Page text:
Relocating to Washington D.C.: A useful guide
Washington D.C. is a great city with lots to offer, but it is likely to be a whole new experience from wherever you are currently living. Whilst moving can be scary or stressful, the outcome is that you are going to have lots of new things to discover and some great memories to be made. Every city is different, so here are some things you should probably know first before you move in:
Your Car is Not Needed
If you need to get to work every day and you’ve relied so far on your car, things are going to change quite a bit for you. Your car isn’t completely redundant, as taking a drive out of the city will require a car, but inner-city traveling with your car should be avoided. Most people make use of the great public transport options available because sitting in traffic jams is not fun, and Washington D.C. has plenty of those. To avoid stand-still traffic, you should instead opt for buses, taxis, or the new and well-loved Metro system.
The Metro can be intimidating at first, but if you abide by the rule of ‘walk left, stand right’, then you should be fine. Being heavily populated by people commuting to work every day, the Metro can get busy, so people in a rush like to have the left portion of escalators not blocked by idle tourists. It’s a straightforward system and when busy commuters are in a rush, you don’t want to risk getting in their way!
Money and Taxes
As far as money goes, things cost a lot more in D.C., so unless you are moving from NYC, be prepared for that. Living costs are much higher than average, so the cost of housing and food may come as a big shock. There are a lot of wealthier residents living in downtown D.C. and incomes are higher for many people too, so be prepared to scrimp and save wherever possible if you aren’t one of the lucky ones.
Taxes also work differently in Washington D.C. so be sure to fully read up on how they work to avoid any confusion. Expect to pay a 5.75% sales tax and 10% on restaurants and alcohol. Luckily, you don’t have to worry as much about things such as medicines and utilities, as they are exempt from the sales tax.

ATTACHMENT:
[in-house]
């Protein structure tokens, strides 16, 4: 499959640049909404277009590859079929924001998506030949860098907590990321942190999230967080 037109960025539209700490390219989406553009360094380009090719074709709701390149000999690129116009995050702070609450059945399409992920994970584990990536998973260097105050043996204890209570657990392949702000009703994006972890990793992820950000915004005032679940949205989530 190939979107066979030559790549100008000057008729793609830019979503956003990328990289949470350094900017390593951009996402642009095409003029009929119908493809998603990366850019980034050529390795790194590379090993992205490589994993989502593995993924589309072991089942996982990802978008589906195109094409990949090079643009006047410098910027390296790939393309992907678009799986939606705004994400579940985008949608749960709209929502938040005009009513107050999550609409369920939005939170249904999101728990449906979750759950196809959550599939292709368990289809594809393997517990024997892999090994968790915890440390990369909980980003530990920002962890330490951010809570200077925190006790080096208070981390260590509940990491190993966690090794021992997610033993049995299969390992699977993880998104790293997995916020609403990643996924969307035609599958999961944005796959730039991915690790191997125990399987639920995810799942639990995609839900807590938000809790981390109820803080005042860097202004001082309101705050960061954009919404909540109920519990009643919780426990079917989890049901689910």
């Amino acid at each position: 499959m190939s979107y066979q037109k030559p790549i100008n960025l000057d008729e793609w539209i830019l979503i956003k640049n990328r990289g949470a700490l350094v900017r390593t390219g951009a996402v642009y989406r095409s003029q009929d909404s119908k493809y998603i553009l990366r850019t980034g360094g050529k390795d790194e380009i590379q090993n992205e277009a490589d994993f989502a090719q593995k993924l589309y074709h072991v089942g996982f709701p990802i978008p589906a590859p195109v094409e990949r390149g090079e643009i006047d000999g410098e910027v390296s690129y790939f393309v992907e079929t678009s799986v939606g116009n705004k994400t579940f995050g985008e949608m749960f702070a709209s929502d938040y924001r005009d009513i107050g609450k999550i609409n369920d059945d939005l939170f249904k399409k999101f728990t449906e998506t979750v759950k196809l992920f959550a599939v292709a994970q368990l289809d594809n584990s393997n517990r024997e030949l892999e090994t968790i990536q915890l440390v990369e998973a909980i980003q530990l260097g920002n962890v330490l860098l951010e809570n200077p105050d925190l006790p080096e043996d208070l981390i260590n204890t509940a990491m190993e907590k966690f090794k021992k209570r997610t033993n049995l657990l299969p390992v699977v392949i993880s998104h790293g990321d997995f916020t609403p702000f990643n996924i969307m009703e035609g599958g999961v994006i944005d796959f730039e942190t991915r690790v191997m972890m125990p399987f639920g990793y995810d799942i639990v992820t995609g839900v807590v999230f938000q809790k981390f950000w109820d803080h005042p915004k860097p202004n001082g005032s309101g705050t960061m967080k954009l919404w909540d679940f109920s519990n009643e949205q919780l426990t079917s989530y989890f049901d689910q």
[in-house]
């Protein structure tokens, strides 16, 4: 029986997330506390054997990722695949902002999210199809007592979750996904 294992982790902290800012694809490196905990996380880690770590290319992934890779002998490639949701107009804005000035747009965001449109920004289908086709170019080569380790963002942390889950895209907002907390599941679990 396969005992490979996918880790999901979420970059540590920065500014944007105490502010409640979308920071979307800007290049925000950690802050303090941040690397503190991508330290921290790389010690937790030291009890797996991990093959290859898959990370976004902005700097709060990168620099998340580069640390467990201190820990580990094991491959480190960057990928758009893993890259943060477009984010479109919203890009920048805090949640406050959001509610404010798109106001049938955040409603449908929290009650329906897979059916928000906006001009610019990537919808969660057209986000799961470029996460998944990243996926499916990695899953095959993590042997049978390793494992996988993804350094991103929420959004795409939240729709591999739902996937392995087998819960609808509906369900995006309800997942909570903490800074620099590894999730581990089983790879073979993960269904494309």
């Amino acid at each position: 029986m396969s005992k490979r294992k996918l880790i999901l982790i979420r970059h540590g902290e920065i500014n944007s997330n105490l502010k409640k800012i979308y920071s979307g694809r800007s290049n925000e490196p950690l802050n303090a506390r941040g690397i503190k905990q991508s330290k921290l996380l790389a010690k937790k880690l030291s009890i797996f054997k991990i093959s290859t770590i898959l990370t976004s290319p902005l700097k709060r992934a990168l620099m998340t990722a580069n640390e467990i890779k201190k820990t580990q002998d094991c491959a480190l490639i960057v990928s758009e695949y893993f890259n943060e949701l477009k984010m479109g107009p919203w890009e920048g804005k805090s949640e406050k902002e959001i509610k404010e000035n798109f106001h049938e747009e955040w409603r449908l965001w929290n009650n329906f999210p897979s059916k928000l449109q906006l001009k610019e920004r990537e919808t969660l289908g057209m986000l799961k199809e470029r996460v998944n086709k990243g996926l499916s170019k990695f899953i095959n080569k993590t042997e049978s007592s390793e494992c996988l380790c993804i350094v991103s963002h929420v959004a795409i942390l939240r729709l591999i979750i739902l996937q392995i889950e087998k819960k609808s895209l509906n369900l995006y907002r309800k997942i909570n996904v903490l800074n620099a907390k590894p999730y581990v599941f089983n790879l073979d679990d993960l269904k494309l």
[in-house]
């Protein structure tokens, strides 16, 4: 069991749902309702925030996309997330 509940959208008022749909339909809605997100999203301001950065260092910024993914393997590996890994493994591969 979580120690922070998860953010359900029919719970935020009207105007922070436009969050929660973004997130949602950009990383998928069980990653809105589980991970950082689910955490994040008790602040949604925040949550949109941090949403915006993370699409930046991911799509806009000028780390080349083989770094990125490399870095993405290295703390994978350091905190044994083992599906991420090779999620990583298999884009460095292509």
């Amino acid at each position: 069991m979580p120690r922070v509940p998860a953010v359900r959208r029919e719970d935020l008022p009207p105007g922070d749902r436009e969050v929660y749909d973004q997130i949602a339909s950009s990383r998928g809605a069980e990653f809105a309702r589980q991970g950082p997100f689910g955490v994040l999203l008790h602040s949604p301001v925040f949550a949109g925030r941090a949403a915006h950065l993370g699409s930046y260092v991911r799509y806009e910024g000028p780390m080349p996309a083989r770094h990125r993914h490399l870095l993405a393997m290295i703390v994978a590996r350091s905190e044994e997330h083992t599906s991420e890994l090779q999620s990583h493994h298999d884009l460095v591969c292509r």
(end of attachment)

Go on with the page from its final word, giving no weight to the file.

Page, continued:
Look Smart or Stand Out
Whilst some cities are known for their fashion, Washington D.C. is mostly populated by people who wear suits every day. If you want to avoid standing out, then formal, conservative attire is your go-to. Any work interviews and business-related duties require you to be dressed super formal and conservatively, so what might be considered ‘smart’ in your previous city won’t necessarily cut it here. Washington D.C. is also incredibly popular with tourists, so if dressing smart is not your thing, then you can always blend in with the people who aren’t rushing to their next meeting.
Finding a House
Unlike other cities, D.C. isn’t teeming with skyscrapers, due to its height-rules that prevent developers from constructing tall buildings. Whilst this may seem like unrelated information, it does affect housing development throughout D.C. and has repercussions on housing costs in the inner-city. Without being able to build up and make use of the vertical real estate, there is less space overall to meet the demands of new housing.
Finding a house can be tricky due to costs, and you also have to factor in down-sizing. Properties aren’t as spacious as other cities, so if you have too much stuff, you may need to factor in storage costs also. Get to know the different neighborhoods and what they have to offer, as different neighborhoods offer different things.
Some areas, such as Brookland and Mount Pleasant are more affordable than more popular neighborhoods such as Georgetown or Capitol Hill, so choose wisely and make sure that you find somewhere that suits your needs and budget.
If you are relocating for a shorter time period, you might want to consider renting furnished apartments and keeping your current property. Finding furnished apartments Washington DC is relatively easy when you use companies such as Blueground. Blueground have furnished apartments available in different parts of D.C. and are flexible on different stay-lengths, so whether you only need an apartment for one month or you need it for six months, you can find the perfect home to suit you. They also offer pet-friendly suites, so bringing along your cat or dog whilst you stay in D.C. won’t be a huge issue.
Furnished rentals are absolutely worth considering if you want to avoid the stress of finding a new property, and using a company or provider often includes perks and makes the process much less stressful.
Enjoy the Attractions
Whilst there are seemingly plenty of cons to living in D.C. such as prices and taxation, there are plenty of perks too. Washington D.C. is a hugely popular city for visitors, and for good reason! Whilst you’re living in D.C. you should take your time to enjoy all the free museums and galleries, which includes the Zoo and all 19 Smithsonian museums. Spring is the perfect season to enjoy the Cherry Blossom Festival and admire the stunning views as all 3,000 trees bloom – yes, 3,000!
Whatever reason brings you to Washington D.C, there are lots of things to enjoy and take in. It might be a wildly different lifestyle to experience versus your current hometown, but it’s an experience you won’t forget. Hopefully, these tips help you to settle in without any big surprises.